One of the happier unintended consequences of the global war on — oops, the “long war” for the greater Middle East — has been a flowering of thoughtful writing about war. For decades, the U.S. defense community contented itself with the conduct of battle, emphasizing the tactics and, lately, the technologies of conflict rather than its political purposes. Ironically, the invasion of Afghanistan and the blitzkrieg to Baghdad marked the culmination of such thinking, and the long-term constabulary missions that have followed both invasions have produced its near-ruination, or so Must Reads believes and hopes.
Perhaps the best and most recent example of this shift is in the person of Stephen Biddle, until lately associated with the Army War College and best known for his excrutiatingly detailed analyses of engagements in Operation Desert Storm and Afghanistan. Under Biddle’s microscope, the conventional wisdom about technology providing the decisive edge for U.S. forces evaporated. The more likely explanation, he often argued, was superior tactical training. But these days, Biddle resides at the Council on Foreign Relations, where he is “senior fellow in defense policy.” He moves on a larger stage and has larger horizons.
His thought-provoking article “Seeing Baghdad, Thinking Saigon,” in the March/April issue of Foreign Affairs, shows Biddle trying to make sense of the Iraq war. He begins at the right place, by looking at the political context of the conflict, and thus correctly sees Iraq as a communal civil war, not a Vietnam-like “people’s war.” The fault lines in Iraq are along sectarian lines, not class or nationality. The measure of victory for the U.S. is in building trust among communities that “worry that other groups with historical grievances will try to settle scores. The stakes can be existential, and genocide is a real possibility.” Think Rwanda on the Euphrates.
Thus the Bush administration’s policy of rapid “Iraqicization” is very risky. As recent press reports from the front emphasize, U.S. and coalition forces provide a buffer between Iraq’s Shiites, Sunnis and Kurds, and indeed among these communities’ internal factions. Until the government in Baghdad is both legitimate and strong enough — and the Iraqi army and security forces are unequivocally seen as something other than sectarian militias in different uniforms — U.S. forces remain the only potentially mediating agents. So we see, as we might have predicted, the Sunnis actually asking for American protection as they begin to participate in the Iraqi political process.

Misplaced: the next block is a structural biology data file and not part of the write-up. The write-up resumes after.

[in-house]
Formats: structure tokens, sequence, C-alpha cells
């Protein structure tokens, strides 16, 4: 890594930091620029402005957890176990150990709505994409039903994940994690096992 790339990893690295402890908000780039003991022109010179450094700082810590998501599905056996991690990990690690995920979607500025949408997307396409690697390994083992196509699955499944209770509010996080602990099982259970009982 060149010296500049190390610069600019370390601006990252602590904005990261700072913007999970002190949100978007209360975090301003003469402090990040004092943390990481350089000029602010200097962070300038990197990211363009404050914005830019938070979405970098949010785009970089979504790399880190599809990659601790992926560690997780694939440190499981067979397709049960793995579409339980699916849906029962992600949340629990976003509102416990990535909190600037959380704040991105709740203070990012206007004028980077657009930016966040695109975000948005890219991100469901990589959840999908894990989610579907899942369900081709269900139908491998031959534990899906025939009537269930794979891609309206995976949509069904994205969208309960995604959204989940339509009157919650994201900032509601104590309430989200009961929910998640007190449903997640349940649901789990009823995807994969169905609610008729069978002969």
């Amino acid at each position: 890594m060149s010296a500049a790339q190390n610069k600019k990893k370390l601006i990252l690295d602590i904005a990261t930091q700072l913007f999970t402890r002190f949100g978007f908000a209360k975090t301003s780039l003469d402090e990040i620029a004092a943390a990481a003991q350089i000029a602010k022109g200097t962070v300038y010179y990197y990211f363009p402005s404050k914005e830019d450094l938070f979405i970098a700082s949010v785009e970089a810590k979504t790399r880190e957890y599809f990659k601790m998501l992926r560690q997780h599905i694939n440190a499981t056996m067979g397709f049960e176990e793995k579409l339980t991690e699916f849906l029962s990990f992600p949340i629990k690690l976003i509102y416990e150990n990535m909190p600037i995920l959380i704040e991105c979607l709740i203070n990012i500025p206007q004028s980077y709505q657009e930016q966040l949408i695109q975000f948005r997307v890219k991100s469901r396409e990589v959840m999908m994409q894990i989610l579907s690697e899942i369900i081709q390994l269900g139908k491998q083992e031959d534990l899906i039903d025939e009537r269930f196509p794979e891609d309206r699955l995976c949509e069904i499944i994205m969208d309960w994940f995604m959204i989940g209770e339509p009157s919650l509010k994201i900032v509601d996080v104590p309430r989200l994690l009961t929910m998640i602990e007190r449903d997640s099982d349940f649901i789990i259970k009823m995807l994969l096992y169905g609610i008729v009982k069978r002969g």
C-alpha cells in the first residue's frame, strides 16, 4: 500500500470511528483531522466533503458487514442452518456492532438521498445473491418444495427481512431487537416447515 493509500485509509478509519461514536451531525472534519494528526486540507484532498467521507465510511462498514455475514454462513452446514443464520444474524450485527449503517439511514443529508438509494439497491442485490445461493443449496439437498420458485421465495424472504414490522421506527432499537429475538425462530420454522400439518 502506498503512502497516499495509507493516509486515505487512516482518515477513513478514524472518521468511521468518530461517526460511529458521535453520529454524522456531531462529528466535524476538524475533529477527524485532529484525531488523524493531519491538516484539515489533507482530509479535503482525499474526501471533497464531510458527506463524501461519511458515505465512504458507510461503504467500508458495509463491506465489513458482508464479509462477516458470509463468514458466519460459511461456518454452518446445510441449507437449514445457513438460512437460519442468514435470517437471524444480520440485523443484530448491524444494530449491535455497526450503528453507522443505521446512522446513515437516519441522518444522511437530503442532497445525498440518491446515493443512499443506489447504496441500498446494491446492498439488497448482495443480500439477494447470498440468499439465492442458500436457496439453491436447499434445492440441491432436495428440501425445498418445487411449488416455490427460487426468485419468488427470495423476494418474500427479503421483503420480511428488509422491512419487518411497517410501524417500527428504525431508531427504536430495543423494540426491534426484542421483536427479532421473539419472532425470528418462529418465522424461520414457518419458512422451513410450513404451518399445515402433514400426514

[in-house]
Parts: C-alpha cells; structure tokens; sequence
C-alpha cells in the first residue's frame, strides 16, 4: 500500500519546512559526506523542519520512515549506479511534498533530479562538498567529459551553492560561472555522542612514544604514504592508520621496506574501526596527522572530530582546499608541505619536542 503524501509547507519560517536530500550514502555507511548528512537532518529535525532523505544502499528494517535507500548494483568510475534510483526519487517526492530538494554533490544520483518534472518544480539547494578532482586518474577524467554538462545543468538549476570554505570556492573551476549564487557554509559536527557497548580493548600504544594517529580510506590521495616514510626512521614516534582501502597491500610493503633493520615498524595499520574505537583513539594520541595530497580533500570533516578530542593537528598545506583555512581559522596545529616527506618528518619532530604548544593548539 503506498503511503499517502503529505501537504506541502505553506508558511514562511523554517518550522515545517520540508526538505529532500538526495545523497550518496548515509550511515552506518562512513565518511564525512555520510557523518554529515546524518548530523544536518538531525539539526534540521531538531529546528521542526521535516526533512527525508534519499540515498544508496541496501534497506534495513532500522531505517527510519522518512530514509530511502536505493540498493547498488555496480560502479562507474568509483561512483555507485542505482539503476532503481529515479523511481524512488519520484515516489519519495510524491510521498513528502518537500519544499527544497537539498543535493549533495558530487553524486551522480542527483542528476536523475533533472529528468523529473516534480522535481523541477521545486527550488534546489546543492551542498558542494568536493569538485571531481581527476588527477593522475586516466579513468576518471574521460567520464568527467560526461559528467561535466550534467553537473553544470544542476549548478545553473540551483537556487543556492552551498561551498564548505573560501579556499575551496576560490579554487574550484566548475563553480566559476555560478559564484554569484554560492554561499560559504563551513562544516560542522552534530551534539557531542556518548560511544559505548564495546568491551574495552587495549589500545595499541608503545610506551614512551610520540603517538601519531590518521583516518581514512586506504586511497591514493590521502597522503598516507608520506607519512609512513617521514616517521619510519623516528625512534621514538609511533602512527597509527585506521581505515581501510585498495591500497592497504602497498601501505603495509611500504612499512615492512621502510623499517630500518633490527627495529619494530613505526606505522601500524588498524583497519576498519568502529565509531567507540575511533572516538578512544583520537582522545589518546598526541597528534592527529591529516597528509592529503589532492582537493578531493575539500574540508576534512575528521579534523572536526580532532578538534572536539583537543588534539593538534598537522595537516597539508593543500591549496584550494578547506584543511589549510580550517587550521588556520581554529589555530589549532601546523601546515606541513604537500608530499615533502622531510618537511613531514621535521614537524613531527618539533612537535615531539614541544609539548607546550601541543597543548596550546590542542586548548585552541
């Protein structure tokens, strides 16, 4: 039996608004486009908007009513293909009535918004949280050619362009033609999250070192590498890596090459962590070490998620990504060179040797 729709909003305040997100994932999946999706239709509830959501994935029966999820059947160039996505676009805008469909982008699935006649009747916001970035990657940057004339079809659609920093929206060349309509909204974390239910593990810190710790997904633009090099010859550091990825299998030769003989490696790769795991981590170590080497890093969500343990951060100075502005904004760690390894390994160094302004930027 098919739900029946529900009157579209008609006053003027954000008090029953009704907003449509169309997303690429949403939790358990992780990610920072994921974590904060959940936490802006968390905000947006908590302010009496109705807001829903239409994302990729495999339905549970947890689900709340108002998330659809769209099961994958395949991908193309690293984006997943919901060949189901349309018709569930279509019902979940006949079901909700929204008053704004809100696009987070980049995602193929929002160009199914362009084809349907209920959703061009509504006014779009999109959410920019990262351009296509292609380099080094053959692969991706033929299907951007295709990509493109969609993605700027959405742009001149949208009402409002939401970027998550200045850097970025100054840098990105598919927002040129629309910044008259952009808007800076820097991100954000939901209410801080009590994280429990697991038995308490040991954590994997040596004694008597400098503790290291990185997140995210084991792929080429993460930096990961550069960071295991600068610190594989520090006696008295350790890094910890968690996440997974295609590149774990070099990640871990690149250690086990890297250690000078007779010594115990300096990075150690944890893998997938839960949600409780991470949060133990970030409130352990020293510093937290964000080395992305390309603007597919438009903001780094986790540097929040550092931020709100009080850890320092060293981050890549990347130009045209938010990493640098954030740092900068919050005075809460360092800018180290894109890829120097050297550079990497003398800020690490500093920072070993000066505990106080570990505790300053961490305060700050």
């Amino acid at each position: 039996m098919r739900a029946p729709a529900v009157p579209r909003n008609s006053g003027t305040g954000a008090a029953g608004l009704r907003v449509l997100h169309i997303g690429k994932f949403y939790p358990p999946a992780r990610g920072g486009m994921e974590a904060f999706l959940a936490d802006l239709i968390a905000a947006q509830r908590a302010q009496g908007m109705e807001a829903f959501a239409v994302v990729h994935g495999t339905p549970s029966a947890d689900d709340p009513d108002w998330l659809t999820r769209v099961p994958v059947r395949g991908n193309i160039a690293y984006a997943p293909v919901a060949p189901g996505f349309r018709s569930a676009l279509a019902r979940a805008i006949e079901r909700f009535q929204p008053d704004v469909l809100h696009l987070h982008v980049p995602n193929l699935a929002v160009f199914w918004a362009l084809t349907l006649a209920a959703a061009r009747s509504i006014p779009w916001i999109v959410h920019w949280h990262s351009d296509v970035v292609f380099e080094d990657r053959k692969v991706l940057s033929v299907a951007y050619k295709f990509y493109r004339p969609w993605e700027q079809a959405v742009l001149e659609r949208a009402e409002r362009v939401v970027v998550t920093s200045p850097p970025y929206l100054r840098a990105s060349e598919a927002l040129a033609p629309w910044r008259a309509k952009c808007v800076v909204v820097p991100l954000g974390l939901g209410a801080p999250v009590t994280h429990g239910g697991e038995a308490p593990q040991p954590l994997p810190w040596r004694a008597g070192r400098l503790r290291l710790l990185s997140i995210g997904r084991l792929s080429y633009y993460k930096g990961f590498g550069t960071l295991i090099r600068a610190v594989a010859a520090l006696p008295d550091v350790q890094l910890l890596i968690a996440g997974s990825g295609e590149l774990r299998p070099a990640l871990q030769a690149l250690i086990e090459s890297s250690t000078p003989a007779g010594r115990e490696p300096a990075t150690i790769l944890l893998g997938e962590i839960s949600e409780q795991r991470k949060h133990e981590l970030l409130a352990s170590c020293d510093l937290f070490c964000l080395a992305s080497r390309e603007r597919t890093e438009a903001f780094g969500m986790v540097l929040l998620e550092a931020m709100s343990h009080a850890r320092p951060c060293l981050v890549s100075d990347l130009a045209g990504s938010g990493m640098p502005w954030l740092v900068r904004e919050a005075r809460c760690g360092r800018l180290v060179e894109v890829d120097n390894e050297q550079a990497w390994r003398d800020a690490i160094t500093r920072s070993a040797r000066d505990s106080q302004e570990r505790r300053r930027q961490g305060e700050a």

Unfortunately, Biddle pushes his analysis too far when he advocates separating the political deal-making in Iraq from the building of a truly national army. He is right that the latter task is much harder, and to be in a rush — as the Bush administration so clearly is — is a recipe for failure. But, practically speaking, there can be no grand political deal in Iraq without progress in building trustworthy security agencies. The truly important political deal in Baghdad will be when the militias are demobilized.
Moreover, although Iraq may be the central front in the region or in the Muslim world more broadly, it is not the only front. U.S. policies in Iraq must be considered in the context of the larger war in the Middle East, which is very much a “people’s war.” Thus, while we can acknowledge the risks of too-rapid or simplistic democratization in Iraq — and can minimize them by not panting about our own withdrawal — we must also acknowledge the larger risks of failing to deliver on our promises of liberation, certainly our strongest weapon in the long war.